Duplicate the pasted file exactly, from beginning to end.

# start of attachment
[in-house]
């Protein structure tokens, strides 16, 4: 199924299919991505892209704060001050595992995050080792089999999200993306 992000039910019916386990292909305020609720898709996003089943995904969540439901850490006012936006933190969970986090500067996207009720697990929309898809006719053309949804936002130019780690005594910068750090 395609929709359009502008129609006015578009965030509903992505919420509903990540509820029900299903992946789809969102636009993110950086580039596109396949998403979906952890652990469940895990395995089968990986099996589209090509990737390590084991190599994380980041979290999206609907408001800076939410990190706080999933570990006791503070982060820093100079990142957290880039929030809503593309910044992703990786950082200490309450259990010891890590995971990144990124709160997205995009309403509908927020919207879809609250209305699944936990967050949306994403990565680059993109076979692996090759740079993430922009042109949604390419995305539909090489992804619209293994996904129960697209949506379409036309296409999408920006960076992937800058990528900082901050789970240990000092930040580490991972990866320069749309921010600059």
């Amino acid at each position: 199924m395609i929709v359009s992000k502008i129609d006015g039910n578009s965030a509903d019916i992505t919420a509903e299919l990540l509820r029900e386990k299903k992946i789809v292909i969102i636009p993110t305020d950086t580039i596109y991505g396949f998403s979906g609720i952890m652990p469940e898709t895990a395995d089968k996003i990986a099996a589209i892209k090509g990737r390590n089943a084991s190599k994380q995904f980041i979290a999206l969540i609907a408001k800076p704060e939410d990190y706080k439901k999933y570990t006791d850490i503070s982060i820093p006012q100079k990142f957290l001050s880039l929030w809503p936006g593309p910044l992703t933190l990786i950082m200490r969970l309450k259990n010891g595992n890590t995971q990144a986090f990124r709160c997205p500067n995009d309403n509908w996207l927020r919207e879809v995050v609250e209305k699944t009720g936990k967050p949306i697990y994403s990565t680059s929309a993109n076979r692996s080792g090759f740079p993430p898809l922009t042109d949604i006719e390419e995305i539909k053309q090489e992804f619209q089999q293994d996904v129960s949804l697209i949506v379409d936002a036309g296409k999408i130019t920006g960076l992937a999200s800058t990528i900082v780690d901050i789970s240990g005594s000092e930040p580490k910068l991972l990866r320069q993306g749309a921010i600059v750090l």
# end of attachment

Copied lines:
[in-house]
């Protein structure tokens, strides 16, 4: 199924299919991505892209704060001050595992995050080792089999999200993306 992000039910019916386990292909305020609720898709996003089943995904969540439901850490006012936006933190969970986090500067996207009720697990929309898809006719053309949804936002130019780690005594910068750090 395609929709359009502008129609006015578009965030509903992505919420509903990540509820029900299903992946789809969102636009993110950086580039596109396949998403979906952890652990469940895990395995089968990986099996589209090509990737390590084991190599994380980041979290999206609907408001800076939410990190706080999933570990006791503070982060820093100079990142957290880039929030809503593309910044992703990786950082200490309450259990010891890590995971990144990124709160997205995009309403509908927020919207879809609250209305699944936990967050949306994403990565680059993109076979692996090759740079993430922009042109949604390419995305539909090489992804619209293994996904129960697209949506379409036309296409999408920006960076992937800058990528900082901050789970240990000092930040580490991972990866320069749309921010600059």
């Amino acid at each position: 199924m395609i929709v359009s992000k502008i129609d006015g039910n578009s965030a509903d019916i992505t919420a509903e299919l990540l509820r029900e386990k299903k992946i789809v292909i969102i636009p993110t305020d950086t580039i596109y991505g396949f998403s979906g609720i952890m652990p469940e898709t895990a395995d089968k996003i990986a099996a589209i892209k090509g990737r390590n089943a084991s190599k994380q995904f980041i979290a999206l969540i609907a408001k800076p704060e939410d990190y706080k439901k999933y570990t006791d850490i503070s982060i820093p006012q100079k990142f957290l001050s880039l929030w809503p936006g593309p910044l992703t933190l990786i950082m200490r969970l309450k259990n010891g595992n890590t995971q990144a986090f990124r709160c997205p500067n995009d309403n509908w996207l927020r919207e879809v995050v609250e209305k699944t009720g936990k967050p949306i697990y994403s990565t680059s929309a993109n076979r692996s080792g090759f740079p993430p898809l922009t042109d949604i006719e390419e995305i539909k053309q090489e992804f619209q089999q293994d996904v129960s949804l697209i949506v379409d936002a036309g296409k999408i130019t920006g960076l992937a999200s800058t990528i900082v780690d901050i789970s240990g005594s000092e930040p580490k910068l991972l990866r320069q993306g749309a921010i600059v750090l």